Many new parents become fearful when they realize it is time to take their little baby home. They convince themselves that they will do everything wrong – even if they already have experience with other children. This is normal. Once you become a parent, a huge sense of responsibility is tacked on, even despite the feelings of unconditional love. There are many new parents that do not confess their fear, so they turn to articles, books, and online advice. Rest assured that this is completely normal. Listed here are tasks and responsibilities that may scare you and ways to complete them with confidence. You will become a pro in no time!
The Fear: “If I clean the stump, it’ll reopen.”
You do not have to mess with the umbilical stump very much. Keep it clean with baths and alcohol pads. Gently glide the alcohol pad across it. If you are worried about the diaper clinging to it, simply fold the diaper down or cut the top part of the band. Do not put Band-Aids on them as they will keep it wet and it will not heal. It needs air to dry out in order to get better.
Losing Grip of the Baby
The Fear: “I will drop the baby.”
Move slowly and watch the floor when you are walking with the baby in your arms. You will soon begin to have reflexes like a ninja and the grace of a cat. You will not drop your baby. In the event that it does happen, contact your pediatrician right away. If your baby fell on a soft surface and is acting normal, that is good. Just watch for signs of injury like continuous crying, poor feeding, lethargy, irritability, or moving the extremities asymmetrically. If your baby falls on a hard surface, call 911.
The Fear: “I’ll irritate the circumcision.”
You will understandably want to avoid wiping the penis due to the circumcision. Instead, use a bottle of warm water to wash away the urine and stool. You will need to apply antibiotic ointment to ensure that the diaper does not stick to it. Put another dap on the diaper just to be sure. You will need to do this for 3-4 days.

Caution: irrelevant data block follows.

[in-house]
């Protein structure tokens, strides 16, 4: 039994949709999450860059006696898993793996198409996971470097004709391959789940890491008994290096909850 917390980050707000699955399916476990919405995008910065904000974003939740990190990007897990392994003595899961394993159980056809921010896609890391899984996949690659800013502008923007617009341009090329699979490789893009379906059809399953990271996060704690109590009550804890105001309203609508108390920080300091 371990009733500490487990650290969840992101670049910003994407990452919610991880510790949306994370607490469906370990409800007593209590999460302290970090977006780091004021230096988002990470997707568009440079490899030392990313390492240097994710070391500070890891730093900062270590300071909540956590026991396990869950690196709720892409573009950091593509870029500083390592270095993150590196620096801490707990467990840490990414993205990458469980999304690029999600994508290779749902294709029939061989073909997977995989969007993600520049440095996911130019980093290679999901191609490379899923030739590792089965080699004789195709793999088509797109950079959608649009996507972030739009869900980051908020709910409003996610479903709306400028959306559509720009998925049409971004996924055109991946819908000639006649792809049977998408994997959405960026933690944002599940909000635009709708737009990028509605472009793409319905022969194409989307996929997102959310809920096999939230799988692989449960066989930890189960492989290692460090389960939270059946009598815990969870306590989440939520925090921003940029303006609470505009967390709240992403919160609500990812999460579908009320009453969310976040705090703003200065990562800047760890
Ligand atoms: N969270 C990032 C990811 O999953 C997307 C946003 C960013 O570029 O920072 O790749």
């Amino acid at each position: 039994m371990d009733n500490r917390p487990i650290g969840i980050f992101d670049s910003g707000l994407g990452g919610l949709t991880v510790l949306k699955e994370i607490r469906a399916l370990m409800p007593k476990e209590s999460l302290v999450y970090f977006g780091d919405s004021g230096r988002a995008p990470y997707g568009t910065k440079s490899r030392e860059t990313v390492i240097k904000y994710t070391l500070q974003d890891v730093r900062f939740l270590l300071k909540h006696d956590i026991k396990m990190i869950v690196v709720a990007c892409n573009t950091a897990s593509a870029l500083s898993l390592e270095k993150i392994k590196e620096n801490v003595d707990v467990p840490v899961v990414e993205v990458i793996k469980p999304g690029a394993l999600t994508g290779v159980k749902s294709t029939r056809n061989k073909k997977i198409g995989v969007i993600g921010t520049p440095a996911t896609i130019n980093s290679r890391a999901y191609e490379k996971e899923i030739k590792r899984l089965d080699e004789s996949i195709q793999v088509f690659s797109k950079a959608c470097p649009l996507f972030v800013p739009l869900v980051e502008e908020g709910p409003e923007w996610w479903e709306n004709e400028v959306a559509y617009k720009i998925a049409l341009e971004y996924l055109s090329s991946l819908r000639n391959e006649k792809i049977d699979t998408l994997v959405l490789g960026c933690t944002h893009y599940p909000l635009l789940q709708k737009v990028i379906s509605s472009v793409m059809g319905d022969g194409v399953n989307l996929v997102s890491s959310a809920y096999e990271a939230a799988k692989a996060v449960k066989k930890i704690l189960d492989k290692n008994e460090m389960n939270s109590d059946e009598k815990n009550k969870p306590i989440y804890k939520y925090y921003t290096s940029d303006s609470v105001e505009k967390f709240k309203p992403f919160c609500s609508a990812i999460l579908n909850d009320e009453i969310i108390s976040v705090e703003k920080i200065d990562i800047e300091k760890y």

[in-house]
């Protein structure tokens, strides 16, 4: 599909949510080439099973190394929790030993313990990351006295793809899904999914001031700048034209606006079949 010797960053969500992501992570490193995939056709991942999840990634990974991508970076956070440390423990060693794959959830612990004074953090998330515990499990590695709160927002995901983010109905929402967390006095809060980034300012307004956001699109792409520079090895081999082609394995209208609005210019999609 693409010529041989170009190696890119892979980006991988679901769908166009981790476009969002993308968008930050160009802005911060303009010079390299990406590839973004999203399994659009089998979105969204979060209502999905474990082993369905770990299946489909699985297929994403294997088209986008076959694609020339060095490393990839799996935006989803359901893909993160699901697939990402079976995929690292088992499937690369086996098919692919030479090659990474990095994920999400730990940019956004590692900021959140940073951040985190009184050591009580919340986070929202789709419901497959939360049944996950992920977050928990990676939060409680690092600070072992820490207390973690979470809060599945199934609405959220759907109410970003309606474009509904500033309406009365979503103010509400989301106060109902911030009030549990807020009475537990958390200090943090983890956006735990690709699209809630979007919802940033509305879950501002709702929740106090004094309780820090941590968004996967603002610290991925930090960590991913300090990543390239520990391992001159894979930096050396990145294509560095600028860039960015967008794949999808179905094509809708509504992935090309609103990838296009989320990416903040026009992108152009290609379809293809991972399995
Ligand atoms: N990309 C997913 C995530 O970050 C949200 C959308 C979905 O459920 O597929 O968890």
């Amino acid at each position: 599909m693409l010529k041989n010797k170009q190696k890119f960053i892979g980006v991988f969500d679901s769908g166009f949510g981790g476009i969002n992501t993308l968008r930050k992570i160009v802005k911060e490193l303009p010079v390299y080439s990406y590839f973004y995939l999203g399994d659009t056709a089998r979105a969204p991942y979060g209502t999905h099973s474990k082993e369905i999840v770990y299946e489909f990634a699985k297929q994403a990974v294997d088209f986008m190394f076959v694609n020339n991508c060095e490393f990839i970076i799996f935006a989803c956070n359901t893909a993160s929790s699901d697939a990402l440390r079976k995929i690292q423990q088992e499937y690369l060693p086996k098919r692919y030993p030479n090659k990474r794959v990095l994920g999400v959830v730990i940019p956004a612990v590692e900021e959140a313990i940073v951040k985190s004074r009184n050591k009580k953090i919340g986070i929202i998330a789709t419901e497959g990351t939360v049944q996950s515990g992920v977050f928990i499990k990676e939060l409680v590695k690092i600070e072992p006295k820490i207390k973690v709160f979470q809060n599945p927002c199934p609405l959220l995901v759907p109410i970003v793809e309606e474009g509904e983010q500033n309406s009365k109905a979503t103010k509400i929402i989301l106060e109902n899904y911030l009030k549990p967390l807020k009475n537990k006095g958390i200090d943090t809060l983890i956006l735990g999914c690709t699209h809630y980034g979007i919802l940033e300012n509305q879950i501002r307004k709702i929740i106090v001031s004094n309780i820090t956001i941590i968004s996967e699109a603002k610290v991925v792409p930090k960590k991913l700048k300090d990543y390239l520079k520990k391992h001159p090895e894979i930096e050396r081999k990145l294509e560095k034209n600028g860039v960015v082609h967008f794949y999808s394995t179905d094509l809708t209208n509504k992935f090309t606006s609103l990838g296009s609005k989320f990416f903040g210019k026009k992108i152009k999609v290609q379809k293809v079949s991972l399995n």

The Fear: “I’m afraid of injuring my baby when taking their temperature rectally.”
This is a common fear and most parents do not want to do this. However, it is the most accurate reading for a newborn. Once they are three months or older, you can use an ear thermometer or take their temperature under their arms. Remember to add one degree when you take it under the arm.
Driving with the Baby
The Fear: “If something is wrong while we are in the car, I won’t know it.”
In order to be assured that your baby is nice and safe before driving, conduct a safety check. Make sure the baby is strapped in correctly, the car seat is completely clicked to the base, and there is nothing that could hurt or fall on the baby if you were to stop short. If you are really unsure of driving with the little one, bring along a family member or a friend to sit next to the baby while you operate the vehicle.
Final Note: Everyone gets nervous and everyone makes mistakes. There is no such thing as a perfect parent, but if you strive to do your best, you are already the perfect parent for you child.